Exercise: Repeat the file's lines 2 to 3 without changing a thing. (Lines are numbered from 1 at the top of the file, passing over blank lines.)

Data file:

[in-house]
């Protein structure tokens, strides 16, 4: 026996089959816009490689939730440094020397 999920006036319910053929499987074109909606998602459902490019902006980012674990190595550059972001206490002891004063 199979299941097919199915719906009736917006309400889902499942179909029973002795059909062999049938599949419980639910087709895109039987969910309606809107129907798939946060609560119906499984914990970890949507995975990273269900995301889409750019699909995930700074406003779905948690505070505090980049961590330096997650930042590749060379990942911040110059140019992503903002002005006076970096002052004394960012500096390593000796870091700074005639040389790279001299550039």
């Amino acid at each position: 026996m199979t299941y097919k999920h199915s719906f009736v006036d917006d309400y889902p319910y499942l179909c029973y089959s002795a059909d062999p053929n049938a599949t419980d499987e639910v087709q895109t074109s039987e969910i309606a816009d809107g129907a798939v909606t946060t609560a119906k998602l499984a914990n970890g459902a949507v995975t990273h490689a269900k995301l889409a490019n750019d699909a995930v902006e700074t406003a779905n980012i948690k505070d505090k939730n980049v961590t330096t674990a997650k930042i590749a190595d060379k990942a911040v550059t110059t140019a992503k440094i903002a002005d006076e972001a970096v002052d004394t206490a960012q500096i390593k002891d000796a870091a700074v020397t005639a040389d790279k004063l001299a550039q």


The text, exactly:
């Protein structure tokens, strides 16, 4: 026996089959816009490689939730440094020397 999920006036319910053929499987074109909606998602459902490019902006980012674990190595550059972001206490002891004063 199979299941097919199915719906009736917006309400889902499942179909029973002795059909062999049938599949419980639910087709895109039987969910309606809107129907798939946060609560119906499984914990970890949507995975990273269900995301889409750019699909995930700074406003779905948690505070505090980049961590330096997650930042590749060379990942911040110059140019992503903002002005006076970096002052004394960012500096390593000796870091700074005639040389790279001299550039």
């Amino acid at each position: 026996m199979t299941y097919k999920h199915s719906f009736v006036d917006d309400y889902p319910y499942l179909c029973y089959s002795a059909d062999p053929n049938a599949t419980d499987e639910v087709q895109t074109s039987e969910i309606a816009d809107g129907a798939v909606t946060t609560a119906k998602l499984a914990n970890g459902a949507v995975t990273h490689a269900k995301l889409a490019n750019d699909a995930v902006e700074t406003a779905n980012i948690k505070d505090k939730n980049v961590t330096t674990a997650k930042i590749a190595d060379k990942a911040v550059t110059t140019a992503k440094i903002a002005d006076e972001a970096v002052d004394t206490a960012q500096i390593k002891d000796a870091a700074v020397t005639a040389d790279k004063l001299a550039q």